________________ CM . . . . Volume XV Number 19 . . . . May 15, 2009

cover Leading With Passion and Purpose: Creating Schools that Help Teachers Teach and Students Learn.

Christopher M. Spence.
Markham, ON: Pembroke, 2009.
128 pp., pbk., $24.95.
ISBN 978-1-55138-236-4.

Subject Headings:
Educational leadership.
School environment.
School management and organization.

Professional: School administrators.

Review by Jonathan Pitt.

*** /4


To directors, I offer this advice: the secret to success is finding some way to unite your efforts with those of the board, so that together the central office and board members can come to see themselves as a team. The relationships between the board and the director will make or break you. Pay attention to this relationship. Don't assume that lack of friction is good news. Problems can sneak up on you.

Many people will recognize the cover photo of Leading With Passion and Purpose: Creating Schools that Help Teachers Teach and Students Learn, and that's because the author, Christopher M. Spence, is a former professional football player in the Canadian Football League. Christopher M. Spence earned a doctorate from the Ontario Institute for Studies in Education in Toronto and has been the Director of Education of the Hamilton-Wentworth District School Board since 2004. He will assume the role of Director of Education for the Toronto District School Board for the 2009/2010 school year. He has published a number of titles including The Skin I Am In: Racism, Sports and Education (1999), On Time! On Task! On a Mission!: A Year in the Life of A Middle School Principal (2002), and The Joys of Teaching Boys: Ignition Writing Experiences That Meet the Needs of All Students (2008).

     Spence's purpose in Leading With Passion and Purpose: Creating Schools that Help Teachers Teach and Students Learn is to present an educational leadership roadmap for the creation of an effective school environment. The mile markers used to direct readers throughout his book include Spence's own lived experiences and observation anecdotes.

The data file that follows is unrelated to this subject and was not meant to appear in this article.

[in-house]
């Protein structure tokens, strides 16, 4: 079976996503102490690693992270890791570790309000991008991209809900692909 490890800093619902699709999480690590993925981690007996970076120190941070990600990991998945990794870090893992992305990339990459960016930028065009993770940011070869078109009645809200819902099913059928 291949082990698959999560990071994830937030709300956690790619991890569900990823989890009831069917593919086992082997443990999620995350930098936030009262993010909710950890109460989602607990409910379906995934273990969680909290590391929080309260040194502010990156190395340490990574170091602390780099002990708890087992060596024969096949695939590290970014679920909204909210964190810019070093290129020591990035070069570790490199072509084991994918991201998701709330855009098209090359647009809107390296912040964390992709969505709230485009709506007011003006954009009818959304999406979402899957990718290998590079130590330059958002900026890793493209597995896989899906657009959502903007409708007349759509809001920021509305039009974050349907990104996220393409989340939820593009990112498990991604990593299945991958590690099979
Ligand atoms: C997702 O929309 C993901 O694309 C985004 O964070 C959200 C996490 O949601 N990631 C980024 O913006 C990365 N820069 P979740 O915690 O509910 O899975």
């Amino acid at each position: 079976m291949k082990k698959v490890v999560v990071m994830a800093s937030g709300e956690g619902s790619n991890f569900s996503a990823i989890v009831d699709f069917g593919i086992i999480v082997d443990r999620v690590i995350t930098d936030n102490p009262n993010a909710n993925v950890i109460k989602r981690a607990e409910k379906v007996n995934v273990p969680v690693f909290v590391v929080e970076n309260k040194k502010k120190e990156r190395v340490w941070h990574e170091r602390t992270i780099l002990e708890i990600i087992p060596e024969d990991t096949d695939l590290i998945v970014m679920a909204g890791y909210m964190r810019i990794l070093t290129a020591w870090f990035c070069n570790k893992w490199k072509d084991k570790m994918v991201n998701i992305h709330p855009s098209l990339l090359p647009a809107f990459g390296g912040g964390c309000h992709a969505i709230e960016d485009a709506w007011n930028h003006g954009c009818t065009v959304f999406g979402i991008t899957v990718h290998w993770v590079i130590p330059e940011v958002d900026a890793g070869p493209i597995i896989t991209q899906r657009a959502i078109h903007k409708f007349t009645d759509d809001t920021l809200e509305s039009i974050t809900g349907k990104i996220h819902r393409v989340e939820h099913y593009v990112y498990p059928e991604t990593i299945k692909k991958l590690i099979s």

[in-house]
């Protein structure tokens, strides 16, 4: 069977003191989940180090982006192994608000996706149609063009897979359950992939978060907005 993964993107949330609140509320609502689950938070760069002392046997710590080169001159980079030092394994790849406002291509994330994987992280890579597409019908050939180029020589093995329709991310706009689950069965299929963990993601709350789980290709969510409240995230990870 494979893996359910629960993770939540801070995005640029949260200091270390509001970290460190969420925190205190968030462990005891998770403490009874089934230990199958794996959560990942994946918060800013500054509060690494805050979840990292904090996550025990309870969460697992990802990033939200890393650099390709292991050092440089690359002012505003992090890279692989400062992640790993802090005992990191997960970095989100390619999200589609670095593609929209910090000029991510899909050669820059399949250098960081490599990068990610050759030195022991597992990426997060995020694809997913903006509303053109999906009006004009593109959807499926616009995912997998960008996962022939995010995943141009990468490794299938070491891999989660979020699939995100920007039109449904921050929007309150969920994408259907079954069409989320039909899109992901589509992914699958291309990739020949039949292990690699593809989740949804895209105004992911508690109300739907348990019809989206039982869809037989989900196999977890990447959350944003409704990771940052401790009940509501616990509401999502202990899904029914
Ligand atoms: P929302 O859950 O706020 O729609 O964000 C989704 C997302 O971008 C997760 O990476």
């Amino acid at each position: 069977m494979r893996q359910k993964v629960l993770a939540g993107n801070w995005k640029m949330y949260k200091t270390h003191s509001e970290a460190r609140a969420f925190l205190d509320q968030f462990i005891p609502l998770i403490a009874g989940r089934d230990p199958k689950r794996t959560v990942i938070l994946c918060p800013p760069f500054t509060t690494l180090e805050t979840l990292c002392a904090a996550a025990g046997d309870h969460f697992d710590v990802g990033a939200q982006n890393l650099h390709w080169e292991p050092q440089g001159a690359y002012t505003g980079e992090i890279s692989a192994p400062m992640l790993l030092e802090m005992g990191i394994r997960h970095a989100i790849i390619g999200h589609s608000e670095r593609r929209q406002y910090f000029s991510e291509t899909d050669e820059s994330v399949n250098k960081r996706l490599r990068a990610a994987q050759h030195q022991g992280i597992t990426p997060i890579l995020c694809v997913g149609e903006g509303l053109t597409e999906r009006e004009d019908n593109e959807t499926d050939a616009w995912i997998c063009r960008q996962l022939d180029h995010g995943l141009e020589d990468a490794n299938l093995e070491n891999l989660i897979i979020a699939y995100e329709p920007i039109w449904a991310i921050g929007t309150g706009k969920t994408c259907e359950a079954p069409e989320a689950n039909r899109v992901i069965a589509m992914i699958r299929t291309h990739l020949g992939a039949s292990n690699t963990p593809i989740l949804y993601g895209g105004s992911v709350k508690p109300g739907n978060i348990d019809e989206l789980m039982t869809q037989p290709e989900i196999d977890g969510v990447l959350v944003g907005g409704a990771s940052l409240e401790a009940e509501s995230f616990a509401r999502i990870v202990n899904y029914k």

It is a passionate book by a school board administrator who is consistent with the popularized literature (e.g. David Booth, Stephen Covey, Michael Fullan). Each chapter illustrates a separate theme or topic. Chapter two presents some of the most valuable content in the book regarding the idea of promoting an enhanced learning environment. Chapter three introduces excellent material on the monitoring of student progress and the roles of Principals, Superintendents, and Directors of Education. Spence is not afraid to tackle the tough issues facing mainstream schools today. For example, in chapter four and five, he brings to light the crisis of poverty in education. Chapter five also calls attention to anti-racist education and puts emphasis on the need for students and parents to have a voice in the institutional decisions that impact on them so profoundly. Chapter six contains meaningful procedural knowledge associated with the various roles of school boards and trustees. A series of considerations for school improvement planning can be found in the appendices.

     In general, I recommend this book for principals and supervisory officers. It is also recommended for anyone conducting research in the area of educational leadership in the Canadian context.


Jonathan Pitt is a university professor in the Faculty of Education at Nipissing University in North Bay, ON.

To comment on this title or this review, send mail to cm@umanitoba.ca.

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